UN Security Council calls for multi-day humanitarian pauses in Gaza | ET REALITY

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The United Nations Security Council adopted a resolution Wednesday calling for immediate and urgent multi-day humanitarian pauses in the war between Israel and Hamas to allow desperately needed aid to reach civilians in Gaza.

The resolution presented by Malta was approved after weeks of division and inaction over the war between Israel and Gaza. He stopped short of calling for a ceasefire and did not specify the number of days for a humanitarian pause, instead calling for “a sufficient number of days” for “full, rapid, safe and unhindered humanitarian access.” “

The resolution is legally binding and calls on all parties to comply with international conflict laws that require the protection of civilians, especially children. He also called for the immediate and unconditional release of the hostages held by Hamas.

The resolution was approved with twelve votes and the three remaining members (the United States, Great Britain and Russia) abstained.

Four previous resolutions had failed. Diplomats said the Malta resolution was a compromise aimed at achieving consensus on language focused narrowly on humanitarian issues with an emphasis on the plight of children.

Before Wednesday’s vote, Russia called for an amendment to the resolution that would require a ceasefire. The majority of Security Council member states voted in favor of a resolution calling for an immediate ceasefire on October 26. The proposal was not adopted because it did not obtain the necessary nine votes. The United States was the only member to vote against the ceasefire.

Linda Thomas-Greenfield, the US ambassador to the UN, said the adoption of the resolution on Wednesday showed that the Council can still work together. She said the United States could not vote for a resolution that did not condemn the Oct. 7 Hamas attack on Israel and affirm that countries have the right to defend themselves. But she said the United States supported many of the resolution’s provisions, such as the release of hostages and humanitarian pauses.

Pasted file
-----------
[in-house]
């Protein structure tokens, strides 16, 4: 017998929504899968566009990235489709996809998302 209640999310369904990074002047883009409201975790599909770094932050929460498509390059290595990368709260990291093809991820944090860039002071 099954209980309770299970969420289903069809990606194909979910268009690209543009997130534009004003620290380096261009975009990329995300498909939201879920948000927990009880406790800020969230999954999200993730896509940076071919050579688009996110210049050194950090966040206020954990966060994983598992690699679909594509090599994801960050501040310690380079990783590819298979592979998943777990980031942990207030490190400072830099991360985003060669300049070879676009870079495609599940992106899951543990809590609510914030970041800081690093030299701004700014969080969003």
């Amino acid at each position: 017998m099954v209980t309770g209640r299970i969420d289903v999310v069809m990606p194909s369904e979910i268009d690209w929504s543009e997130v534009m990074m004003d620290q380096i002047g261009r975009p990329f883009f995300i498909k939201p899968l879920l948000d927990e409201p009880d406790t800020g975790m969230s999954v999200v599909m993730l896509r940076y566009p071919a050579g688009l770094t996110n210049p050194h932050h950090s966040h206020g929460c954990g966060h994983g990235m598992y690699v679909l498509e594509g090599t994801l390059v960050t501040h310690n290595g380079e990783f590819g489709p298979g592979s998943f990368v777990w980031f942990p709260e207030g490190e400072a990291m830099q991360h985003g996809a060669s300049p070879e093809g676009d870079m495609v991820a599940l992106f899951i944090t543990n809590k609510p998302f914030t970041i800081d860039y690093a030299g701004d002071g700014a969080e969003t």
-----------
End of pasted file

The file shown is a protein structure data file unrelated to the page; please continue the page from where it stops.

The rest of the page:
“Much more help is urgently needed. Current levels are woefully insufficient,” Ms Thomas-Greenfield said. “We are hopeful that humanitarian pauses will help the UN and humanitarian partners deliver aid and allow safe passage for civilians fleeing violence.”

The Council has held emergency meetings every week since the October 7 attack, but has taken no concrete action. Four previous resolutions on the war failed to pass due to divisions among the five veto-wielding members.

The United States vetoed a resolution, introduced by Brazil, calling for humanitarian aid and access because it did not say that Israel has the right to defend itself. Russia and China vetoed a US resolution because it did not call for a ceasefire. Russia’s two resolutions did not obtain the nine votes needed to pass.

In the resolution passed Wednesday, neither the United States nor Russia got the language they wanted. Responding to pressure for the Council to act, both abstained rather than veto the resolution.

“Humanitarian pauses cannot replace a ceasefire or even a truce,” said Russia’s ambassador to the UN, Vasily Nebenzya. He criticized the resolution as weak and empty because after a pause, “the military operation will be renewed with greater force,” with more casualties and destruction.

As the war engulfed hospitals, patients and displaced people, the Council was accused of being indifferent to the humanitarian catastrophe in Gaza. The Israeli army’s raid on Tuesday at Al-Shifa hospital, Gaza’s largest medical center, drew condemnation from senior UN officials and diplomats and calls for the Council to act.

Ahead of Wednesday’s Council vote, Foreign Minister Ayman Safadi of Jordan called the Security Council’s silence – as baby incubators lost power – “barbarism” in a post on platform silence about this brutality. It’s providing cover for war crimes. It is unacceptable, unjustifiable. The Council must act.”

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